Over the last couple weeks, we’ve talked about different credits that are available to businesses for doing things they might do every day and may not think they have a tax credit for. This is a similar one.

If you are a small business looking to retain employees, the benefits you offer can be the difference between keeping a good employee and losing them. If you do not offer a retirement plan for your employee, now may be a good time to start one, and you can get a tax credit to cover some of your costs.

When it comes to retirement plans, there’s actually a tax credit that you can get for the cost of setting up a retirement plan. Click the link below to listen to this 5-minute podcast.

What type of plans can be set up?

You can set up the normal business retirement plans such as the SEP (Simplified Employee Pension) which we talked about on prior shows, SIMPLE IRAs, 401(k)s, or other qualified plans.

What is the amount of the credit? Will it actually make a difference for a business owner?

It will. It’s 50% of expenses and a maximum credit of up to $500 per year. If that can offset some of your costs, it may make it worthwhile for you to set up that employee retirement plan.

What expenses qualify?

The costs to set up or administer the plan or costs to educate your employees about the benefits of the plan. Unfortunately, any company match or contribution expense does not qualify for the credit. It’s mostly setting it up and making sure your employees are aware of it.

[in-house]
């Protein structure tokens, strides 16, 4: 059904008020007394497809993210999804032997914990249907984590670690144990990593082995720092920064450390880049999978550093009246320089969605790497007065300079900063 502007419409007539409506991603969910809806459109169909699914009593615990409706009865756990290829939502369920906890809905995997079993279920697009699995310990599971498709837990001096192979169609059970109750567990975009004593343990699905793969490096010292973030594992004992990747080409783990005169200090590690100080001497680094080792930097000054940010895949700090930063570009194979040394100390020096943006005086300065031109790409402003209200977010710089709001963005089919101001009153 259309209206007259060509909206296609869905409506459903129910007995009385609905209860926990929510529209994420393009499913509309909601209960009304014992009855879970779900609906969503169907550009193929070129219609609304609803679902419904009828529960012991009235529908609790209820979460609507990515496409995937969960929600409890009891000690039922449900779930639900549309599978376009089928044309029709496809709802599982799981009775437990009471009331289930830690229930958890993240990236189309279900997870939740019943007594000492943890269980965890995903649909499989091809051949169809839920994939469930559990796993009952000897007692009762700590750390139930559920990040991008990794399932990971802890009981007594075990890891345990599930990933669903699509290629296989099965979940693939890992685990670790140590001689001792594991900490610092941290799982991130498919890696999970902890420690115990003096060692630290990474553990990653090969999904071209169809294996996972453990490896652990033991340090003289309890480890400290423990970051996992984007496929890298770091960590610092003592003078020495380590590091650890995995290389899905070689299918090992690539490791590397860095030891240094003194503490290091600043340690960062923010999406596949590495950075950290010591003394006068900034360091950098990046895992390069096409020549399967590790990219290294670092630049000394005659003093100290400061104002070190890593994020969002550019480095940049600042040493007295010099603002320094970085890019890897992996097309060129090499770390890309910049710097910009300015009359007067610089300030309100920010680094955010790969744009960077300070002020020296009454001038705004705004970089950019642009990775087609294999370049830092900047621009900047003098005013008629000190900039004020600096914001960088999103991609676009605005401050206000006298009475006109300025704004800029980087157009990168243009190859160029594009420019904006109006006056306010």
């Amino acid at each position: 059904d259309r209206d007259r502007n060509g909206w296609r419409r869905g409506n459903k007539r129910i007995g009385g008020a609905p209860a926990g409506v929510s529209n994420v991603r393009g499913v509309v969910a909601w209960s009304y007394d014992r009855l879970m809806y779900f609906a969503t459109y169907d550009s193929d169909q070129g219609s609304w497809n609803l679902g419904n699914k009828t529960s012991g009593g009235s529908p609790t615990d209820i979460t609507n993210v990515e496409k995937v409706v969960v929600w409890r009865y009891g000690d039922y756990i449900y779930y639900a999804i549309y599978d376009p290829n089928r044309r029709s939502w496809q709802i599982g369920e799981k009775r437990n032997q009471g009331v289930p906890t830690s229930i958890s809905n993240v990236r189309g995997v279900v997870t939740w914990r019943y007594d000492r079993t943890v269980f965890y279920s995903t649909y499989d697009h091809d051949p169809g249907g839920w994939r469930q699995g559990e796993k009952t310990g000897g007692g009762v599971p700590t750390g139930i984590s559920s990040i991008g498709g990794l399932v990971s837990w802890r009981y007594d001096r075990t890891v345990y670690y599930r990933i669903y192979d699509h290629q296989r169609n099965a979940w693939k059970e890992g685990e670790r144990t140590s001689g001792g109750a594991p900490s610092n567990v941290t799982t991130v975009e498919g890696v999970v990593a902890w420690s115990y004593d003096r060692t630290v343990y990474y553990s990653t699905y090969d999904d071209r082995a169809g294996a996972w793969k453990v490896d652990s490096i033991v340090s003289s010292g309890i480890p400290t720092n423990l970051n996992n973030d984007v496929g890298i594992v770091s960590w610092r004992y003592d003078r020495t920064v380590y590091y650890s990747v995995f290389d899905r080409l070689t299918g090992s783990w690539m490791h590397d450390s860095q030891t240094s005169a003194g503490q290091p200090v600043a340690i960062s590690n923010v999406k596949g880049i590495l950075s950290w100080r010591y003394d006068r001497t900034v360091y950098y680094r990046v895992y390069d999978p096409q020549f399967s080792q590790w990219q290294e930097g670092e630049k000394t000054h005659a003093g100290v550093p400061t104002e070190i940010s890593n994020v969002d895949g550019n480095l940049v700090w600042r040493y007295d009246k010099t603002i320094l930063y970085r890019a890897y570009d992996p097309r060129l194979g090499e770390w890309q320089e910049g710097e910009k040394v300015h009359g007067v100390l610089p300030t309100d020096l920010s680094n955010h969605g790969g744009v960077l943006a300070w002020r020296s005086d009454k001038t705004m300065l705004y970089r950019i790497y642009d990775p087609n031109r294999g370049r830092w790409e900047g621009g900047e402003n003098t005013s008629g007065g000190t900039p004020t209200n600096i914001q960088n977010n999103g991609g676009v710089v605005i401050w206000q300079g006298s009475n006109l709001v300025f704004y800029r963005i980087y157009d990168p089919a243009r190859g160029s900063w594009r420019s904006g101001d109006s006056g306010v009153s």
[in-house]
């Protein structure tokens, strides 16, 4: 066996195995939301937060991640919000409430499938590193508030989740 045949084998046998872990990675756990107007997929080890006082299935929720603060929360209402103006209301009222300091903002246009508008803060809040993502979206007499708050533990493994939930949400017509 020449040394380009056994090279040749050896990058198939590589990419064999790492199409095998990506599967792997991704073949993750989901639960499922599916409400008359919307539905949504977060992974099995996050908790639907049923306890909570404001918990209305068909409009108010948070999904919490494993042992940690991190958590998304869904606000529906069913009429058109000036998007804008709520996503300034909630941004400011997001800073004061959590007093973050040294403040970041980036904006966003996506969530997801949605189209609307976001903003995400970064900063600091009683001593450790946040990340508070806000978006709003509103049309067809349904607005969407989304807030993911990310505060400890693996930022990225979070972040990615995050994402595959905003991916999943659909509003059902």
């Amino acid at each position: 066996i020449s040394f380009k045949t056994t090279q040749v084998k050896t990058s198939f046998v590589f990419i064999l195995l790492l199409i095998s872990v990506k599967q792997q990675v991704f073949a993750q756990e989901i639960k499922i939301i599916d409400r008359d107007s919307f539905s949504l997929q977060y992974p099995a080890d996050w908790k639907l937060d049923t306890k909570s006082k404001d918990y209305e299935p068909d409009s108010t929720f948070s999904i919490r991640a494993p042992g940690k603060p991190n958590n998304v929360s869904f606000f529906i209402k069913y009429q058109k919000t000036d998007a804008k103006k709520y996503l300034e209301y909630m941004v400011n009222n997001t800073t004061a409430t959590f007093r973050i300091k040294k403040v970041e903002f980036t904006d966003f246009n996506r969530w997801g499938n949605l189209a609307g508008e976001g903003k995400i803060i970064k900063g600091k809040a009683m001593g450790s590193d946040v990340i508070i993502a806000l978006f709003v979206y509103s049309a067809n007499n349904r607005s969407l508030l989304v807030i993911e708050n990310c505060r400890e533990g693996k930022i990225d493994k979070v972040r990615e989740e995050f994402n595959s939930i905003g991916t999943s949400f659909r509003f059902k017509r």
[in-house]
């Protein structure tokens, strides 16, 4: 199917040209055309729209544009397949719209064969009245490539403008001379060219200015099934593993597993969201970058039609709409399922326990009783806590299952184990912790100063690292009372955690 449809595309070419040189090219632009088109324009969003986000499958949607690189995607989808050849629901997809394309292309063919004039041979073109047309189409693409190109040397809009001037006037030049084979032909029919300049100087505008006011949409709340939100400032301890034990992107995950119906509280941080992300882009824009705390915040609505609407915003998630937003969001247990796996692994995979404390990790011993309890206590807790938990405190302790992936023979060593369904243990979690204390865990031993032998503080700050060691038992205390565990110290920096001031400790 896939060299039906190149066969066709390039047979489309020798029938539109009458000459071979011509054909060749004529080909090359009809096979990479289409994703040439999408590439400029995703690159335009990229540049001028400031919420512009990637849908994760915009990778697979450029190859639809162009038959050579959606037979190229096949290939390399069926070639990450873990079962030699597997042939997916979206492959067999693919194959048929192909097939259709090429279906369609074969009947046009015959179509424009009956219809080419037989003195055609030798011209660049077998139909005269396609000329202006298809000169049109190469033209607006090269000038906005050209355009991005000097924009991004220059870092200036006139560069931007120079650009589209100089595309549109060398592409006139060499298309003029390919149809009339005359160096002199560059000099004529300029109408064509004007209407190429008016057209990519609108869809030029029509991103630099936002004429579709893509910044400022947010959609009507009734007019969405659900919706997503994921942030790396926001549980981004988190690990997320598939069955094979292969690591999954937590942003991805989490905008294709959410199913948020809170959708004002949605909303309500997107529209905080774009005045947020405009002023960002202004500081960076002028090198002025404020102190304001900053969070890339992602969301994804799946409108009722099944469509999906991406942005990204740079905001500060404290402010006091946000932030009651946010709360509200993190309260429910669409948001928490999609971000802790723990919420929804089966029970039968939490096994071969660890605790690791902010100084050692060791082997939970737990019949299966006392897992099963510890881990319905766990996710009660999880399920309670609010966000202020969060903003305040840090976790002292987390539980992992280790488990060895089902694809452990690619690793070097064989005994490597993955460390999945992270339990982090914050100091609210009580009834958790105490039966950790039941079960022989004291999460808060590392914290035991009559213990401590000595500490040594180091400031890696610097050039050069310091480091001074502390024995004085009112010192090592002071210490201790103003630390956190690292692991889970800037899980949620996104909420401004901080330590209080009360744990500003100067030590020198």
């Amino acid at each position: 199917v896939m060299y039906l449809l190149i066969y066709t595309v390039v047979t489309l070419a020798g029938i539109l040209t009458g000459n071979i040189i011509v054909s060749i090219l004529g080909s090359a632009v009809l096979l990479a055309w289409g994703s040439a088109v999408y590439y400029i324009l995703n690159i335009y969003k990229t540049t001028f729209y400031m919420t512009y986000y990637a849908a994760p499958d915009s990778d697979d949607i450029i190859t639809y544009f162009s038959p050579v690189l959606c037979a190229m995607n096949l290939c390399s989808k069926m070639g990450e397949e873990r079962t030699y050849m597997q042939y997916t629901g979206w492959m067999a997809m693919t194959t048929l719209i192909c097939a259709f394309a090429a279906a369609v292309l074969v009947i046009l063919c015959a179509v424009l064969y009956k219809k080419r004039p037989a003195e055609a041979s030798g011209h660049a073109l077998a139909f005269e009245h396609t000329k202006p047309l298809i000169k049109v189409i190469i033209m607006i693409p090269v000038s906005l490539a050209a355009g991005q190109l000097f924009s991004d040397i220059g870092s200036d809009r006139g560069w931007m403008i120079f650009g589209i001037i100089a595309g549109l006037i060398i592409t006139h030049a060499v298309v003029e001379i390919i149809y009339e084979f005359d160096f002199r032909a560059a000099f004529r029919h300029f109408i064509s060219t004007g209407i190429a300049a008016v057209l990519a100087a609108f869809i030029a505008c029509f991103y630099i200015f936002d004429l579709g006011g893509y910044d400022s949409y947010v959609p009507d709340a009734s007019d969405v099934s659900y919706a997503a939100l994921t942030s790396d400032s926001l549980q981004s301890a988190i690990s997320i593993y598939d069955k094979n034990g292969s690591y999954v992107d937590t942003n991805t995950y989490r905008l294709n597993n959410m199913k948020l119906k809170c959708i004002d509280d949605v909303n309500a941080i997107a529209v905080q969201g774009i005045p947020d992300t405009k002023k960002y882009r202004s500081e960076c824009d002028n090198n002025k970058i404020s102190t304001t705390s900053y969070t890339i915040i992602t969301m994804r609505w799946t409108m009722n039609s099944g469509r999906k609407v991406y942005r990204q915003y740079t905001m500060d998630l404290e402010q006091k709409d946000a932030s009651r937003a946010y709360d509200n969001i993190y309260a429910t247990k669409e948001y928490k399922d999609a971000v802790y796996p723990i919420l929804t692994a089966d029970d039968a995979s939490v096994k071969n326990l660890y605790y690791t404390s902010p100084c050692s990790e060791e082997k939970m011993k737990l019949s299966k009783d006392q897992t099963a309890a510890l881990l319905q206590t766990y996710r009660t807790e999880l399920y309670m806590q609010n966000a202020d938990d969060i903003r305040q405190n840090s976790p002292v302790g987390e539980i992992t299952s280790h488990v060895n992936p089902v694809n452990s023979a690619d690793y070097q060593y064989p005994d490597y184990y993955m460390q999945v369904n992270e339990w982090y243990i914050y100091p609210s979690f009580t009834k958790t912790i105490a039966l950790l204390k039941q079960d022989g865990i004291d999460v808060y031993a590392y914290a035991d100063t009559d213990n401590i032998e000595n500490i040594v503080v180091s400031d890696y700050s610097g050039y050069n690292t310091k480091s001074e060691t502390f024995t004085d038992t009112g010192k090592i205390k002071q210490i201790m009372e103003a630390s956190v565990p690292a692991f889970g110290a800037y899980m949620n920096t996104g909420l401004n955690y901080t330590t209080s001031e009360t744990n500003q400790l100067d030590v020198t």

Are there any limitations?

There is. This is really intended, like many other credits, for small businesses. These small businesses are defined as having 100 or fewer employees. They also have at least one non-highly compensated employee. In other words, you can’t set it up for just an owner. You have to set it up for an owner and another one or two employees. Also, the company could not have had a retirement plan for at least the last three years.

What if that employee is a family member? Does that count?

A lot of times the attribution rules will pull you in, so it almost has to be someone who is not related in order to qualify.

How long can they take the credit?

We talked about earlier how the credit is up to $500 per year and it can be taken for up to three years – so it could be a $1,500 maximum credit.

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Jeff Dvorachek
I joined Hawkins Ash CPAs in 1998. I am the partner-in-charge of the Manitowoc, WI, office and tax director for the firm. I have thorough experience providing tax services to individuals, commercial businesses, nonprofit entities and estates and trusts. I also provide compilation and review services. I lead the Tax Committee and am a member of the Information Technology Advisory Committee.

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